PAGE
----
Lawyers for victims of the Champlain South Towers collapse in Surfside have reached a tentative settlement that would split $83 million among those who lost property in the tragedy.
Those claiming wrongful death or bodily injury will share in any other funds recovered, whether from the sale of the land, insurance policies or claims against third parties.
The deal – reached last night in a mediation session – still needs to be approved by Judge Michael Hanzman, and some owners could object to or opt out of the proposed allotment.
But, if finalized, it avoids what could have been an unseemly chapter in the tragedy: landlords being forced to give up the value of their homes in order to repay the families of their deceased neighbours.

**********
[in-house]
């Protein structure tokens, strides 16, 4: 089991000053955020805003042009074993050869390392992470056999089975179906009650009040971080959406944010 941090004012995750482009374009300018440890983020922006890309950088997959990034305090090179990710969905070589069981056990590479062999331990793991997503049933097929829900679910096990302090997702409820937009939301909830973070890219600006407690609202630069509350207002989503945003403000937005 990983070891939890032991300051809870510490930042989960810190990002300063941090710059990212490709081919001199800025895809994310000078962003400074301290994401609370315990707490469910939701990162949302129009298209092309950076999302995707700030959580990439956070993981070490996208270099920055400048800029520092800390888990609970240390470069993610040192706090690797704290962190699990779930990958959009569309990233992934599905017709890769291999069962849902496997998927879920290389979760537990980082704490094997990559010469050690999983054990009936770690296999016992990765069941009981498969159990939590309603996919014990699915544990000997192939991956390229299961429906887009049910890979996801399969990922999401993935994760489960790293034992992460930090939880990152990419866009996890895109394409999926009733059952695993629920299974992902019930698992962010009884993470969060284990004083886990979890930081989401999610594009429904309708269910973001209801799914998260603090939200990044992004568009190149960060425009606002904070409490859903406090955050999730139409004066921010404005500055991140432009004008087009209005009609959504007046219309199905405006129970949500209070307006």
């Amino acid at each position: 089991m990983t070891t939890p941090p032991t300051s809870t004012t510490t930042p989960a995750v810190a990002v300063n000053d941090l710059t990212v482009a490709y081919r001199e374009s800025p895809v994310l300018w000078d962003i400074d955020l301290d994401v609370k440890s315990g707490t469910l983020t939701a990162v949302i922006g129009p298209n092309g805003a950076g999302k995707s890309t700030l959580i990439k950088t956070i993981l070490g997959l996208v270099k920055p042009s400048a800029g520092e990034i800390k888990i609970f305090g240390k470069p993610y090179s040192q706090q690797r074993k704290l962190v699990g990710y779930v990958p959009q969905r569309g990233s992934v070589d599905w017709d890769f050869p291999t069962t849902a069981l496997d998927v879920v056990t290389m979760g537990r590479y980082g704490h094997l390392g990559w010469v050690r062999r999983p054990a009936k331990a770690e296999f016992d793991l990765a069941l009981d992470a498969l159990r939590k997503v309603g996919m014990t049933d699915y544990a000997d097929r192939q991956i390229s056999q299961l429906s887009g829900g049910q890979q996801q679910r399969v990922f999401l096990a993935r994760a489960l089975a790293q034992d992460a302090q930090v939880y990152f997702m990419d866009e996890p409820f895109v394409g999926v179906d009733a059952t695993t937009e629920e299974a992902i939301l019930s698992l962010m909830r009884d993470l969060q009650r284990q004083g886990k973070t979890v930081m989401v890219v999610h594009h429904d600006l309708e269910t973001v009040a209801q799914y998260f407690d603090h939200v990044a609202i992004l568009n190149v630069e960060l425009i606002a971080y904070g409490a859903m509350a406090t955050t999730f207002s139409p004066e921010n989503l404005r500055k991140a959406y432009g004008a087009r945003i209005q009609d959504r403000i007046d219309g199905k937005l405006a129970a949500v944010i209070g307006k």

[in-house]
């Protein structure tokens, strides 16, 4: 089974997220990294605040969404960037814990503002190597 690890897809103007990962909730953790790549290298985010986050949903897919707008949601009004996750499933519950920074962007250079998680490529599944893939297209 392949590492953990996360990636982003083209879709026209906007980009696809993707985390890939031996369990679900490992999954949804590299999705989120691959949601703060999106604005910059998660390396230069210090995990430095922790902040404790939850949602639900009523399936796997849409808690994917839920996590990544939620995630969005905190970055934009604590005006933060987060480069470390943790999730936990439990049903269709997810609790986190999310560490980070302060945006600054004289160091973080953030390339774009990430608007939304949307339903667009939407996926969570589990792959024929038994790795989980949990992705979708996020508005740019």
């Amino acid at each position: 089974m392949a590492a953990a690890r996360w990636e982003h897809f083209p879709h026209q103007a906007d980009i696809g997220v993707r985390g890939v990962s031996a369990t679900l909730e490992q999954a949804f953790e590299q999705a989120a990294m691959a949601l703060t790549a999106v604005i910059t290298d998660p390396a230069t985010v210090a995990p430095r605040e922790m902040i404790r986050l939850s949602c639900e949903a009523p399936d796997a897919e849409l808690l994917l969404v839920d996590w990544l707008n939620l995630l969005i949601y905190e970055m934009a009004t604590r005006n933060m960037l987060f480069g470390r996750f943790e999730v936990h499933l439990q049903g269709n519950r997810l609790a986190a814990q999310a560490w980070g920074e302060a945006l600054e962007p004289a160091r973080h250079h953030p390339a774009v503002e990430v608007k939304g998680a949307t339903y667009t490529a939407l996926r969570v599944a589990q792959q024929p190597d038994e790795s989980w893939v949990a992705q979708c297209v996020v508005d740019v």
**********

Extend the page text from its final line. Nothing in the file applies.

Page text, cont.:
Under state law, if damages against an association exceed its liability insurance coverage (in this case, $18 million), individual unit owners can be ordered to pay any unfunded judgments, down to the value of their units, in what is called an appraisal.
The settlement would allow unit owners to divide the $83 million among themselves – based on the relative value of their units – and they would not be subject to assessment, regardless of the amount of damages for ultimately awarded wrongful death and injury.
As part of the agreement, the owners would receive the first $50 million paid into the settlement fund – a number already achieved through insurance policies held by the association. Then, once the pool hits $100 million, they would receive the next $33 million.